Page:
CD Review of Live at the 1972 Monterey Jazz Festival by Art Blakey and the Giants of Jazz
Art Blakey and the Giants of Jazz: Live at the 1972 Monterey Jazz Festival
Recommended if you like
Dizzy Gillespie, Miles Davis,
John Coltrane
MJF Records
Art Blakey and
the Giants of Jazz:
Live at the
1972 Monterey Jazz Festival

Reviewed by Greg M. Schwartz

ecorded live on September 16, 1972, this set brings together an all-star lineup of players around drummer Art Blakey for a genuinely classic performance. It wasn’t a one-off, as Blakey and most of this lineup were on the road for about a year, playing 42 shows around the world. By the time of this show, they were a fine-tuned unit.

Dizzy Gillespie was the trumpeter for most of that time, but left for other obligations with his own band before this show. Roy Eldridge and Clark Terry were recruited by Monterey impresario Jimmy Lyons to replace Gillespie for the gig, joining Sonny Stitt on sax and Kai Winding on trombone to form a top rate horn quartet.

The set finds the band alternating between swinging bop classics and elegant ballads. An extended opening jam on Dizzy Gillespie’s "Blue ‘n’ Boogie" is an immediate highlight, with saxman Sonny Stitt leading the way in stellar form over Al McKibben’s walking bass and Blakey’s energetic cymbal work. It sounds like some of the DNA for the Mos Eisley Cantina Band in "Star Wars" came from units like this. This eventually gives way to another section featuring Clark Kerry and Roy Eldridge on trumpets, with Thelonious Monk’s piano work providing primary rhythm.

Monk takes the gentle lead on "Round Midnight," with Stitt starring with him on the bridge. Playing with the Giants of Jazz was said to have revitalized Monk’s playing, with this period going down historically as his last hurrah before retreating into seclusion.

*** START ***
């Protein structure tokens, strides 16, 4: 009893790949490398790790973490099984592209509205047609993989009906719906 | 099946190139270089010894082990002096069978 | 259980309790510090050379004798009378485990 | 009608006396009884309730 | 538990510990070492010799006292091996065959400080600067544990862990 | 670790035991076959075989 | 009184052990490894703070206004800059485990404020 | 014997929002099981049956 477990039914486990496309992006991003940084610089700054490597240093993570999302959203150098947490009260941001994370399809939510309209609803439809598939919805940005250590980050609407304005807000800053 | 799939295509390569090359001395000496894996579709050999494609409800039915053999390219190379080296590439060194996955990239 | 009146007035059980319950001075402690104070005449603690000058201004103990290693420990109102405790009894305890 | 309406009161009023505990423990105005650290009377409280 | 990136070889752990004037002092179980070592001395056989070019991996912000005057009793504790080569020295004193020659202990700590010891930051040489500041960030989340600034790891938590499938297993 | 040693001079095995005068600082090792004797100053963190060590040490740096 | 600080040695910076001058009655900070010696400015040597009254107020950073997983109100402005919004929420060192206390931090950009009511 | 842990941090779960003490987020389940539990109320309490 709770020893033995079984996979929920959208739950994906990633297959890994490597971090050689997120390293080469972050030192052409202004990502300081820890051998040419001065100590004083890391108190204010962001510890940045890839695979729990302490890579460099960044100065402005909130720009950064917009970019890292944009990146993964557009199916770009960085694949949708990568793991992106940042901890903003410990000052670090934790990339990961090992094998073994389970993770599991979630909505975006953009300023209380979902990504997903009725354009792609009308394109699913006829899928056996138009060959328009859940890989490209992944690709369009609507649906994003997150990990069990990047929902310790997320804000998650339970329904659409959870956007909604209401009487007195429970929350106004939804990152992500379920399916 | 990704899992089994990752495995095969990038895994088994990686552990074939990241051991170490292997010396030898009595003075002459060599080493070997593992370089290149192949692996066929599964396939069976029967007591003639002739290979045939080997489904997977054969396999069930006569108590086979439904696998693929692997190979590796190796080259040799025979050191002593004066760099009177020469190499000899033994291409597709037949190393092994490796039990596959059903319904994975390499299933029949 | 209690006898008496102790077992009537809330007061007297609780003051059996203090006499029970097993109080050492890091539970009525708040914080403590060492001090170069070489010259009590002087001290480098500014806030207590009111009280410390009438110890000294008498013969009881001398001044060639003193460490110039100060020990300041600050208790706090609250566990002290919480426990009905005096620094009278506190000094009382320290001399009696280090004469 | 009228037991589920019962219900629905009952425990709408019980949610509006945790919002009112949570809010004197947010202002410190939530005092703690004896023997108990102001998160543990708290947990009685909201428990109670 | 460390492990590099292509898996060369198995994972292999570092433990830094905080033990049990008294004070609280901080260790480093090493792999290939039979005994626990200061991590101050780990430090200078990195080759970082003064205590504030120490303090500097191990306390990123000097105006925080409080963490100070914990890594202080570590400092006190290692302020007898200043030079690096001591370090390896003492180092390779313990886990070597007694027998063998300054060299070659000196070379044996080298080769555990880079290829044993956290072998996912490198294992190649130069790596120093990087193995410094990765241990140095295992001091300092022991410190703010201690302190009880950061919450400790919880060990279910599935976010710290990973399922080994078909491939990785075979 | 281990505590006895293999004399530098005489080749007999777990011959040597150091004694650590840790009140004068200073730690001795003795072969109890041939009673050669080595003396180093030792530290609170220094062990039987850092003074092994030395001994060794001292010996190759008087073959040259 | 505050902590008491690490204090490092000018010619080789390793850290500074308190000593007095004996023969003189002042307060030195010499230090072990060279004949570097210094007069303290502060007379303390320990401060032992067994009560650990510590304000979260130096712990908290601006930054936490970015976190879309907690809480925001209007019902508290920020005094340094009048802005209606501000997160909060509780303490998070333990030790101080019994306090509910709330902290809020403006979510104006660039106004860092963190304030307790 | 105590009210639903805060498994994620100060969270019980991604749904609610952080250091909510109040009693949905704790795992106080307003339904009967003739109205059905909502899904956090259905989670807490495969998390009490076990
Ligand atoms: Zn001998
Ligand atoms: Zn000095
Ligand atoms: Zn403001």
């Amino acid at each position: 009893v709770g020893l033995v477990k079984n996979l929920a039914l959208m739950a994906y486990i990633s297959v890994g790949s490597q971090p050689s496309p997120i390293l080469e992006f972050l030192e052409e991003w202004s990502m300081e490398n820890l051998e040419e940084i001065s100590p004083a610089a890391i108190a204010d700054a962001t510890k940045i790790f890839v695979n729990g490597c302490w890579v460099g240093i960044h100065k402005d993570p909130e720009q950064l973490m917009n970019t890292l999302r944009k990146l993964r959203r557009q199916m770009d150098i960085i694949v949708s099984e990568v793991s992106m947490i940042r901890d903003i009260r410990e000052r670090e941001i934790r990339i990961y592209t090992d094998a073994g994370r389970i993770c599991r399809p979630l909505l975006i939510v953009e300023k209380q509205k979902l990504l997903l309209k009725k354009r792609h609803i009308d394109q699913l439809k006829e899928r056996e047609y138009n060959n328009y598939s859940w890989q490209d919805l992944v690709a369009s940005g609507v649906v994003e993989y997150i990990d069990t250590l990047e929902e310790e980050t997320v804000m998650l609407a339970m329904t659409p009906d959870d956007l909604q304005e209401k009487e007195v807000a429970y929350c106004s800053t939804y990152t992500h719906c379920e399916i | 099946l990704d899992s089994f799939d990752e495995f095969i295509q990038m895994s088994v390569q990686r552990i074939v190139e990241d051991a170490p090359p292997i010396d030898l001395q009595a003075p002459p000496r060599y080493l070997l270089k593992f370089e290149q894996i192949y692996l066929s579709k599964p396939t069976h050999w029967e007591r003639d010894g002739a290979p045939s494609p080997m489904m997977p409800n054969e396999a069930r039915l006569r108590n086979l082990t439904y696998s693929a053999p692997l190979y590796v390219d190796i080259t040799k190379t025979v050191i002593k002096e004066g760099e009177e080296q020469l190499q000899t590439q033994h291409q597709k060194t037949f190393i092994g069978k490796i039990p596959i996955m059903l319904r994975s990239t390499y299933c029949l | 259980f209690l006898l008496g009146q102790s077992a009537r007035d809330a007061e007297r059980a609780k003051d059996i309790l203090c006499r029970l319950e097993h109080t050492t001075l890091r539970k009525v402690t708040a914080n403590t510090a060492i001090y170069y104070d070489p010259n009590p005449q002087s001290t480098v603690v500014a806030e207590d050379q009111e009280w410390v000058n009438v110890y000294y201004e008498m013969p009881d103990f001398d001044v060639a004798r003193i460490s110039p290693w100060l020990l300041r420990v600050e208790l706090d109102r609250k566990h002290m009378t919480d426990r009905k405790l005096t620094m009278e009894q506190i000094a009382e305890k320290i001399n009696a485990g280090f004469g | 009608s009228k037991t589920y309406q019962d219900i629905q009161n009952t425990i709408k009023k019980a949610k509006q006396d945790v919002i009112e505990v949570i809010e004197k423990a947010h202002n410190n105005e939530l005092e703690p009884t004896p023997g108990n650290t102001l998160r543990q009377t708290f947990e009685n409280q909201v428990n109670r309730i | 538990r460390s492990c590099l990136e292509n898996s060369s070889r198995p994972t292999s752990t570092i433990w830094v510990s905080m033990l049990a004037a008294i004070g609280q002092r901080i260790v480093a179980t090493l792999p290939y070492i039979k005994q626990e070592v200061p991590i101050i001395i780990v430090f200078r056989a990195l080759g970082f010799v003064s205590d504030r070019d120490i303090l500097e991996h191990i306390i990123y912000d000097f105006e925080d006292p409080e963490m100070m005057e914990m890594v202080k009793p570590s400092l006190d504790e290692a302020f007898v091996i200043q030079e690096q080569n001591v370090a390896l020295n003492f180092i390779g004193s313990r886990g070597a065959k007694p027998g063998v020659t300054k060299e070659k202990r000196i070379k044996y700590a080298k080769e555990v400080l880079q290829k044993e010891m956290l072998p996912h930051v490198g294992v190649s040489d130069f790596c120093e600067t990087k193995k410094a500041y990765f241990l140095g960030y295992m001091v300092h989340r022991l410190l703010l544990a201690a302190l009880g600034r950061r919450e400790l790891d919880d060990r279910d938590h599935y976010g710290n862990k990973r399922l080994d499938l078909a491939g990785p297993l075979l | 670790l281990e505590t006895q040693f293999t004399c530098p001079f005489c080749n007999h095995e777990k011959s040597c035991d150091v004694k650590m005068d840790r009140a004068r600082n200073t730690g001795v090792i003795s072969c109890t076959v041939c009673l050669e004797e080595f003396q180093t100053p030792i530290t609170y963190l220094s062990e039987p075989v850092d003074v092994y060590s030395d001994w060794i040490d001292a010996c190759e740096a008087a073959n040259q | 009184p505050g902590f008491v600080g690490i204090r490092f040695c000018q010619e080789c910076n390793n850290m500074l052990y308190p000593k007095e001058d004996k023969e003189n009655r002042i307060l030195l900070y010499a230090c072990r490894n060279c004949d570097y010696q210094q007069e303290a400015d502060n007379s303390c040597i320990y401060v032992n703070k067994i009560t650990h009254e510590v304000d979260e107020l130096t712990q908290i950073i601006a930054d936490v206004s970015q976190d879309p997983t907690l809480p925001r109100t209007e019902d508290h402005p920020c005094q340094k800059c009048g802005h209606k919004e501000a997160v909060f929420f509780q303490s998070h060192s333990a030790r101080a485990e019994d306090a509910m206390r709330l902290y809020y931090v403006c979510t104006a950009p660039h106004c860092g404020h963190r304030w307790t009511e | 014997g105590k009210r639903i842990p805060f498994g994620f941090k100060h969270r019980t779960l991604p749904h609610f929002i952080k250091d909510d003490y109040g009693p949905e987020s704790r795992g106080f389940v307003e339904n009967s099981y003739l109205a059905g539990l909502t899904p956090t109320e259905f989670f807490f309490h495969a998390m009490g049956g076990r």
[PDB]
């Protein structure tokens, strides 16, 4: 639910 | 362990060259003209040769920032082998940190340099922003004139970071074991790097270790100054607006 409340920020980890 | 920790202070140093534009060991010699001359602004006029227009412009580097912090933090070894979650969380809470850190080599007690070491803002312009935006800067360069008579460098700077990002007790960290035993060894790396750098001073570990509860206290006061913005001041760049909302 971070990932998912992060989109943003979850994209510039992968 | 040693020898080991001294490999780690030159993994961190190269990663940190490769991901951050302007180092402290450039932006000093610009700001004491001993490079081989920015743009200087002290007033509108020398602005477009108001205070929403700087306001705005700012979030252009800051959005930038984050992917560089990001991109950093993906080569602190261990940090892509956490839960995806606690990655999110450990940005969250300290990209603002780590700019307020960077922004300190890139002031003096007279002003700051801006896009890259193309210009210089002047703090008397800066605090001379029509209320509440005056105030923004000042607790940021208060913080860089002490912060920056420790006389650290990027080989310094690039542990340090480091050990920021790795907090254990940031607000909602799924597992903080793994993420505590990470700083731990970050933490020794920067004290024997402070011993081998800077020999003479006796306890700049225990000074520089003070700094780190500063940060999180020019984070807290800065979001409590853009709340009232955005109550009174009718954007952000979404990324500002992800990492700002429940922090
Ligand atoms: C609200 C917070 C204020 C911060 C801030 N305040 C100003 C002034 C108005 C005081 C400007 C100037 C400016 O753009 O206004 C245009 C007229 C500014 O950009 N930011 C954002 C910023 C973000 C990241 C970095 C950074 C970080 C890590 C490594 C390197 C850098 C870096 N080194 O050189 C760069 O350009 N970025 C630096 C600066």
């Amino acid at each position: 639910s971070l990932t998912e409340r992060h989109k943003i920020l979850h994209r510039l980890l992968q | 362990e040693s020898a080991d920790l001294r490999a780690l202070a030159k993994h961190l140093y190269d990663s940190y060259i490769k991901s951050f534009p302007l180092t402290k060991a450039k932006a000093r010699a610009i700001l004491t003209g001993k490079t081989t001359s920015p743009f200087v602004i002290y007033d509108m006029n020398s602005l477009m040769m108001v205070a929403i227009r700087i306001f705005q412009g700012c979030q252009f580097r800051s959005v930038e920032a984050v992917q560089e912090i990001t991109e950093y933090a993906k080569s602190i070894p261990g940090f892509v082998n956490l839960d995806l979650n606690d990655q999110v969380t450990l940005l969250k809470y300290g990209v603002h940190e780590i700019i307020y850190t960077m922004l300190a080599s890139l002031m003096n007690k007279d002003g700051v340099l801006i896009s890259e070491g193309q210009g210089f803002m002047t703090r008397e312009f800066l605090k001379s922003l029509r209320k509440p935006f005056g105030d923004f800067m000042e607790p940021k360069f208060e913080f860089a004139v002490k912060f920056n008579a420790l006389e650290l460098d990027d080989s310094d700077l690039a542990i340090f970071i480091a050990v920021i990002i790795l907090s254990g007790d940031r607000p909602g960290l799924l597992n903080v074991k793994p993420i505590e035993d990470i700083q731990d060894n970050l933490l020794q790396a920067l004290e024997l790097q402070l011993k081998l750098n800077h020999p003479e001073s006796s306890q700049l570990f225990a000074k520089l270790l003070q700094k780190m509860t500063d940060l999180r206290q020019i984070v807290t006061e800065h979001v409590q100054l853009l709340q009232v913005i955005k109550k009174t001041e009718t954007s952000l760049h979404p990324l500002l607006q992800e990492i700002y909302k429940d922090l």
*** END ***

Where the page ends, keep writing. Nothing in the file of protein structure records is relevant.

Blakey is the ringleader on "Perdido," the set’s other big jam, along with "Blue ‘n’ Boogie." Blakey lays down a toe-tapping rhythm, followed by the horn section laying down some great harmony work, before taking turns on one tasty solo after another. After the horns are done, Monk comes in with his own solo that keeps the head nodding. The horns lay back altogether, making it a trio of just Monk, Blakey and McKibben for a turn. The horns come back in at the end for a triumphant conclusion.

Terry’s trumpet introduces "Stardust" and provides a road map through the spacey ballad. It flows right into "Lover Man" and "I Can’t Get Started With You," as the band continues on a bit of a breather after the epic "Perdido."

The balladry continues on "The Man I Love" features Eldridge on trumpet, blowing his heart out.

"Night in Tunisia" brings things back up with a big intro by Blakey and the horn section coming on strong again. Terry bringing heat on the choruses, Stitt comes strong with a flowing solo that seems to ooze from the musical of the spheres. It all sets up Blakey to deliver a big, swinging signature solo that could be studied by drummers until the end of time.

The set may be a bit ballad-heavy for some, but "Blue ‘n’ Boogie," "Perdido" and "A Night in Tunisia" are worth the price of admission, with the three tracks taking up almost 40 minutes on their own.

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